Patrick and John Collison are very sorry. It pains them to be making 14 per cent of their employees redundant. Mark Zuckerberg is even more sorry than that; he is especially sorry to be laying off 13 per cent of his workforce. “I got this wrong,” he said.
The founders of Meta and Stripe unanimously agreed that “there is no good way to do a lay-off” in eerily parallel statements. Jack Dorsey, the Twitter founder, chimed in to let people know that he feels bad too.
You can expect the apology Olympiad – the outpourings of humility that eventually start to sound like they all rattled off the same PR company production line – to wear a little thin over the coming months as more tech industry cuts bite.
Elon Musk, in a novel twist, is not at all sorry. He’s so deeply and profoundly unapologetic that he finished up the week by axing the company’s permanent work-from-home policy for all remaining staff. There was “no way to sugarcoat the message”, he said. So he didn’t even try. He rolled it in dung, slapped it in a burger bun and charged people €8 for it. There’s plenty you could say about Elon Musk, but at least he doesn’t pretend to care about anyone’s feelings. Musk likes his workforce bewildered, perplexed and shutting the door on their way out.
Zuckerberg gives an occasional insight into what he actually thinks of those who work for him. One such rare instance came last summer on a video call to employees, when he was in a visibly irritable mood and referred to “a bunch of people at the company who shouldn’t be here”. Like a publican who blasts the air con at closing time to clear the place out, he said he planned to “turn up the heat a little so that some of you might decide this place isn’t for you.” As one of those employees asked on Meta’s internal version of Facebook, “who hired them?”
The apologies came thick and fast last week, but they were invariably for the wrong things. The problem wasn’t that tech bosses were “too optimistic”, or that too many people were recruited during the pandemic. The problem was that too much power is centralised in the hands of too few individuals who became convinced of their own exceptionalism.
The idea of “responsible innovation” is a recent one that should have been baked in from the start
An optimistic reading of the situation is not that there won’t be more job cuts – there probably will be – but that this blip will force the industry to pursue more ethical and sustainable strategies. As growth slows, big tech might finally have time to tackle big issues: privacy, misinformation, its responsibility to society and its role in undermining democracy.
The idea of “responsible innovation” is a recent one that should have been baked in from the start. It means anticipating the impact of what you’re creating. It suggests that just because you can build something doesn’t mean you should.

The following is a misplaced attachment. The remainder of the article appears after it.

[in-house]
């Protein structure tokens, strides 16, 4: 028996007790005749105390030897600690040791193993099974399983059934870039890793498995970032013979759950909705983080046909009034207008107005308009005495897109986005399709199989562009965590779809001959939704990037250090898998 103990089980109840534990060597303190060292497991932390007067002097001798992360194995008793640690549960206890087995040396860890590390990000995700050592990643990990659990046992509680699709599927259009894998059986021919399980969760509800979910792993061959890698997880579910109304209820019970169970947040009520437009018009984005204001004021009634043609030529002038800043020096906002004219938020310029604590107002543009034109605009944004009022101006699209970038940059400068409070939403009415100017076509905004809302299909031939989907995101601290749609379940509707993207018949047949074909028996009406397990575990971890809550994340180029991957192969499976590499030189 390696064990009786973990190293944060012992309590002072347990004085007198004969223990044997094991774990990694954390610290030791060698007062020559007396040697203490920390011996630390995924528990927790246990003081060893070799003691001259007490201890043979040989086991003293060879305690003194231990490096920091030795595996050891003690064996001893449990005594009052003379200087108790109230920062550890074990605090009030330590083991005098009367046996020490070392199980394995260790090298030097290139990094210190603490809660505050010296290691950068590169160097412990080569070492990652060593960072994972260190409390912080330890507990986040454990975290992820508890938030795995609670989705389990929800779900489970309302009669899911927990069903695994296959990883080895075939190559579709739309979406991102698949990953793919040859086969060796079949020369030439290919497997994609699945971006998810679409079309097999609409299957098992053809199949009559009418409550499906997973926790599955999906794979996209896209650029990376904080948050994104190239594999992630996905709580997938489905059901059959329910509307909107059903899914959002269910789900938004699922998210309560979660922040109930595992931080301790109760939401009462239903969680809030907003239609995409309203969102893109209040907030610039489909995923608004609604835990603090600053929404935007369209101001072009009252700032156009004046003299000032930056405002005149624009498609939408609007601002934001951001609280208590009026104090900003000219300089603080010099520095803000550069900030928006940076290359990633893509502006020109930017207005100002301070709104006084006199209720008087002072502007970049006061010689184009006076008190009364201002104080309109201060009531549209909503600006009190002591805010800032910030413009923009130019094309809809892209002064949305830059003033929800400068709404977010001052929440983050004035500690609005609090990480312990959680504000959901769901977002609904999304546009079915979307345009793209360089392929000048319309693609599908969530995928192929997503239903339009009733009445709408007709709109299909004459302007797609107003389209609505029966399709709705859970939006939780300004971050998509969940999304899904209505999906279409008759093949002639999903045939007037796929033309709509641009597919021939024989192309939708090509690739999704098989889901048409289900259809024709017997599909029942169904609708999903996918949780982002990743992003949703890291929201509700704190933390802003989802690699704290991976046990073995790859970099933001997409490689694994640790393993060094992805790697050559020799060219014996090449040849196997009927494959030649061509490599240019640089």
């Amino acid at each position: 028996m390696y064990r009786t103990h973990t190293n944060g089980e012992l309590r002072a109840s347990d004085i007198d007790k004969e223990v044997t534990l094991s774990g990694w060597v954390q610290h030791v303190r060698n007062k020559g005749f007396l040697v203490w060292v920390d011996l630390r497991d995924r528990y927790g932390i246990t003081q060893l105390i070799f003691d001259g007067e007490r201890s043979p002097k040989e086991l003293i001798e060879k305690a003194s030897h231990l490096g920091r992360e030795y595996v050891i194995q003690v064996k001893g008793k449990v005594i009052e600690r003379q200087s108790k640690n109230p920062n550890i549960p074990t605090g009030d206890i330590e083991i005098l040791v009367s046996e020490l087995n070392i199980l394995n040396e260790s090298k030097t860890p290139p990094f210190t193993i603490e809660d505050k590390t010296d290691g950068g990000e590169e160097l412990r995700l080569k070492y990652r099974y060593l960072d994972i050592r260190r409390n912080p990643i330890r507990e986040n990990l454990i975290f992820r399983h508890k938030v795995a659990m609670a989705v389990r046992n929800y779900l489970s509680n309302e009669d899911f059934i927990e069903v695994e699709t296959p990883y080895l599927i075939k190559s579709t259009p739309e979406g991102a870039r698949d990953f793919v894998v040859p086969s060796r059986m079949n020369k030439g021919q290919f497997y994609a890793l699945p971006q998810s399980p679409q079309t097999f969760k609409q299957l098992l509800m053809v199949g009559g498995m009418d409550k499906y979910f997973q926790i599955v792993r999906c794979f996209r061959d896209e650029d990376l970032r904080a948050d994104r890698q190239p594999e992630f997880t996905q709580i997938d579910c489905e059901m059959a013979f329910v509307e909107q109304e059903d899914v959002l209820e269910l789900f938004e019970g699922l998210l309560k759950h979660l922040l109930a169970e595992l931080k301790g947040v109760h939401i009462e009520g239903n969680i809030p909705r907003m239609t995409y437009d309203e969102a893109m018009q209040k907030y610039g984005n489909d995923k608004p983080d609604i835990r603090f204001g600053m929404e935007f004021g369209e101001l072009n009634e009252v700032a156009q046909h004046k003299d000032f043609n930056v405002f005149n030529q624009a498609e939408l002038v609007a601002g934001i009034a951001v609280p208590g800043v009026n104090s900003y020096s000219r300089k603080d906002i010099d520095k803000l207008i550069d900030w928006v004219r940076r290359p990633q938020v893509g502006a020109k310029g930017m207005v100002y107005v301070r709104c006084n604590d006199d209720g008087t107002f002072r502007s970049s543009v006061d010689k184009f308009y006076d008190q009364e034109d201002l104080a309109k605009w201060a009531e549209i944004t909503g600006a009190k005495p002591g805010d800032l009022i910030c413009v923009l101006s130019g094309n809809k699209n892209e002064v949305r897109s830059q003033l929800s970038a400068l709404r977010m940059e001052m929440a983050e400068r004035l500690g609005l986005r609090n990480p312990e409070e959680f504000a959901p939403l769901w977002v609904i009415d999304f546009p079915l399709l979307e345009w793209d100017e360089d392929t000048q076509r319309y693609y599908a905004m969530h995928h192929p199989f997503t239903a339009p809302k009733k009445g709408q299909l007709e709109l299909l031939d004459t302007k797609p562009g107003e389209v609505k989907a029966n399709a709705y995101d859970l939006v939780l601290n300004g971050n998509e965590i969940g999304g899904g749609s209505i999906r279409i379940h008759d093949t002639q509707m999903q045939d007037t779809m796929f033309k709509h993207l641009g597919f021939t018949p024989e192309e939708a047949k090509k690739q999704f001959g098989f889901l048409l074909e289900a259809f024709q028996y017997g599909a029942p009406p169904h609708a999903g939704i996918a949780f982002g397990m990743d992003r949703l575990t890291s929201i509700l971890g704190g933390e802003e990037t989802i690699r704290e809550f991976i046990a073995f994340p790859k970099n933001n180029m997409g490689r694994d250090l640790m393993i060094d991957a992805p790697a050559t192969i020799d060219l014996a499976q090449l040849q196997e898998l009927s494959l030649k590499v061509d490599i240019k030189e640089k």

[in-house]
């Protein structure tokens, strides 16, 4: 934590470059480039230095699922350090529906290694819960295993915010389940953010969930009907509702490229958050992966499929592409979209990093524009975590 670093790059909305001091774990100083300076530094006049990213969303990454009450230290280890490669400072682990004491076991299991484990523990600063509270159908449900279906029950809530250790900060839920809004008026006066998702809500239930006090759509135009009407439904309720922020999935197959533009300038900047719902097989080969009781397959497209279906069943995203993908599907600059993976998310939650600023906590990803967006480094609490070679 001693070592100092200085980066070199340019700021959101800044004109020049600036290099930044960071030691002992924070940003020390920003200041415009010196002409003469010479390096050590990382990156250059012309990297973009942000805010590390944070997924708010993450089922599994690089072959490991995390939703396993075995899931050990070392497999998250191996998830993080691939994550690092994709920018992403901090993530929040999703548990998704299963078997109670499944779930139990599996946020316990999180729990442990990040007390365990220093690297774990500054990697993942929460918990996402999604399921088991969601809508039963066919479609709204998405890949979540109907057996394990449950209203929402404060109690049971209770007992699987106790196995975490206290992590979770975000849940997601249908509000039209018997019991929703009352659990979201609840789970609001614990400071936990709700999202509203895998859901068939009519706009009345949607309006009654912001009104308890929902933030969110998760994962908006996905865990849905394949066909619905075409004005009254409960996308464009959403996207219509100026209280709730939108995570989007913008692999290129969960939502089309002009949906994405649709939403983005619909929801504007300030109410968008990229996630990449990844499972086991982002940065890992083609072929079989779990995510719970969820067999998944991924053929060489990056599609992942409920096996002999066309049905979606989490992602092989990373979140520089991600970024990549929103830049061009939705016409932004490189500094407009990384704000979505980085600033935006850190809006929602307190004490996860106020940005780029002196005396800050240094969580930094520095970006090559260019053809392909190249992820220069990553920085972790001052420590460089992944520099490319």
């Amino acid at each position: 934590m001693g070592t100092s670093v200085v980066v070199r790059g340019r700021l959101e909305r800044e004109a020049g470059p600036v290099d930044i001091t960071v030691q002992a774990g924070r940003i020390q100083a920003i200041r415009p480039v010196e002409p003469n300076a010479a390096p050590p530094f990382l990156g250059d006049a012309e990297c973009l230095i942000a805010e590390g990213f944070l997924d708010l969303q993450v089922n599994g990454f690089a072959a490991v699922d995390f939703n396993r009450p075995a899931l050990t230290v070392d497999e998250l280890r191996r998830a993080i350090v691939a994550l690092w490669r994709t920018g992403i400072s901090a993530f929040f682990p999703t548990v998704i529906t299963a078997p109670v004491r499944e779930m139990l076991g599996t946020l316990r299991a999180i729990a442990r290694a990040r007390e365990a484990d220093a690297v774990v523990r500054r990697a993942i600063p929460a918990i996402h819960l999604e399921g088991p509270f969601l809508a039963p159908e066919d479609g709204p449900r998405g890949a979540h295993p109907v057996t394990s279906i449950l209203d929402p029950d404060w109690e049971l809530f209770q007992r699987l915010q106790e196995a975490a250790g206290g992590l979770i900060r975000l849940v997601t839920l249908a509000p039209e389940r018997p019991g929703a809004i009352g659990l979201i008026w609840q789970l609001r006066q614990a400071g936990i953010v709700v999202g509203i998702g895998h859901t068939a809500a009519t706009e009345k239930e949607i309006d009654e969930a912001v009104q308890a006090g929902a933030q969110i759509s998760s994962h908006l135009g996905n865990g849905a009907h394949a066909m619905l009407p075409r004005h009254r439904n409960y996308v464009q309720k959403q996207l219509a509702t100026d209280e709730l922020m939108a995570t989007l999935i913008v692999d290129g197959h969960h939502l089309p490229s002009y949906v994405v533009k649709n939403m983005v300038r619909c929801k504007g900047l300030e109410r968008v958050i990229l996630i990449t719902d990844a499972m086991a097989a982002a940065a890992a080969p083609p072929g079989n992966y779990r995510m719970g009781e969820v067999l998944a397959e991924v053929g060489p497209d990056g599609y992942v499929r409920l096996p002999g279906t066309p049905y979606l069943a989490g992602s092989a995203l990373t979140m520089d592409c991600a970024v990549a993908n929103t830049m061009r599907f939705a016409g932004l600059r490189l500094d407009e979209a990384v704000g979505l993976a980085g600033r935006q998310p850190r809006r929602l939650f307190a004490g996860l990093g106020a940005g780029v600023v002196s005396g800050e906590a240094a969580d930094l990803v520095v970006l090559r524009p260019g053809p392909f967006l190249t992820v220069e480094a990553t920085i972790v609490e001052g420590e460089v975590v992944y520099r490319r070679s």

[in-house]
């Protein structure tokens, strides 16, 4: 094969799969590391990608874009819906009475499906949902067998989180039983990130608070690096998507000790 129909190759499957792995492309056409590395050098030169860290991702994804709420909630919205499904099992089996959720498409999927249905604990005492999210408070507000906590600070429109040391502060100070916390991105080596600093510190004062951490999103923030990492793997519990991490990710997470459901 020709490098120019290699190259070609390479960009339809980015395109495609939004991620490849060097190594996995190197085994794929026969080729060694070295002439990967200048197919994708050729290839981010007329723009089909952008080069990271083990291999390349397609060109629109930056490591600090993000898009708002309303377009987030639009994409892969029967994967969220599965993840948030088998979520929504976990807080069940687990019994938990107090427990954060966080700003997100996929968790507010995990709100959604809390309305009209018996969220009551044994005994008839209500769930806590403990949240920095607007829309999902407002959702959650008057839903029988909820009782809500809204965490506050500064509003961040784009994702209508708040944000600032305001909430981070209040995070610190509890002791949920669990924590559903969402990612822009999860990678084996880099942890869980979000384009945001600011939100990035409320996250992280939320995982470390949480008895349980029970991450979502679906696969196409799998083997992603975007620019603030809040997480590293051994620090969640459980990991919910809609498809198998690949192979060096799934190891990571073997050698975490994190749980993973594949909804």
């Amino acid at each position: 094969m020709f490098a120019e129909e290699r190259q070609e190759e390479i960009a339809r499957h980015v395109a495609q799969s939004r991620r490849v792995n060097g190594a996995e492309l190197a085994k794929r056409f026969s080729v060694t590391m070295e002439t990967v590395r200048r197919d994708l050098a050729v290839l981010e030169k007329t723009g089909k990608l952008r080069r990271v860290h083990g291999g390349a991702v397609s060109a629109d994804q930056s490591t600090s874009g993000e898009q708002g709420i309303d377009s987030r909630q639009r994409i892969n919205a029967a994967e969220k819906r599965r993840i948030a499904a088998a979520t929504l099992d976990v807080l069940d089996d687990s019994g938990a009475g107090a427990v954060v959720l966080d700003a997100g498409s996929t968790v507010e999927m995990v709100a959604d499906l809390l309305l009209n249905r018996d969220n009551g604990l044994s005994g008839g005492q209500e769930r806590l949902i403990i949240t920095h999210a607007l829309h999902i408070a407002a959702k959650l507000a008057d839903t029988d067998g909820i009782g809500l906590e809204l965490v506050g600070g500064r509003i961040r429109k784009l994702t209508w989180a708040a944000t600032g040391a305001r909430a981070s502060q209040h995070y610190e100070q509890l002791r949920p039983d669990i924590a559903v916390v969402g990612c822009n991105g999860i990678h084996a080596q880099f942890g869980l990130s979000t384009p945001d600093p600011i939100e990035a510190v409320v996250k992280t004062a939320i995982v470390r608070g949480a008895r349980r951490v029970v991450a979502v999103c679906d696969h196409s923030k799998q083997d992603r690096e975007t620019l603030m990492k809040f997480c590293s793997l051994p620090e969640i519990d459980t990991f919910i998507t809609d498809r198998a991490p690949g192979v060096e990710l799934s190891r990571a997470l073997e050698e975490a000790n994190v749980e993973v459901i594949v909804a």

Humans can live on Mars but not work from home. The Metaverse is for everyone, but some of you probably aren’t smart enough to be here
Shortly after I returned from living in Silicon Valley in 2016, I wrote that I saw nothing there to convince me it was a place spent more than a nanosecond agonising about its impact on society. It is not somewhere awed by its power to shape the way the rest of us live; it is a world awed by the prospect of wealth creation.
Since then, we’ve had Cambridge Analytica. The rise of incel culture. The live streaming of mass shootings. The storming of the Capitol in Washington. More polarisation of debate. More online trolling and harassment. Elon Musk. Lots of talk about regulation, but little action beyond fines, often just pocket change to the industry. It’s all about to get much worse as artificial intelligence (AI) enables technology to become much more aggressively addictive.
The optimistic scenario for what happens next says that there is no good way to lay off people, but there are better ways to approach what comes after. Big tech might choose to see this moment as a fork in the road, a chance to make smarter, more responsible decisions for the future. Stripe, arguably, is already doing this: it is frequently cited as proof that wealth creation and responsible innovation don’t have to be mutually exclusive. Its founders follow rigorous decision-making frameworks when they’re dealing with complex ethical questions. Yes, laying people off by email isn’t exactly an exemplar of good management, but what followed set a high standard for severance packages and support.
Might this be the moment the industry decides to put impact before profit? Frankly, there’s not a snowball’s chance on Mars. Meta dissolved its responsible innovation team in September. One of Elon Musk’s very first acts was to fire Twitter’s ethical artificial intelligence team.
Because in the end all guys like Zuckerberg and Musk flatter themselves that they are mavericks and innovators, but when the pressure bites they revert to regressive, hierarchical ways of doing business. Humans can live on Mars but not work from home. The Metaverse is for everyone, but some of you probably aren’t smart enough to be here. This is happening because I said so. We’re sorry to have to let you go, but not so sorry we’ll tell you in person. Our people are our most valuable resource until they’re not.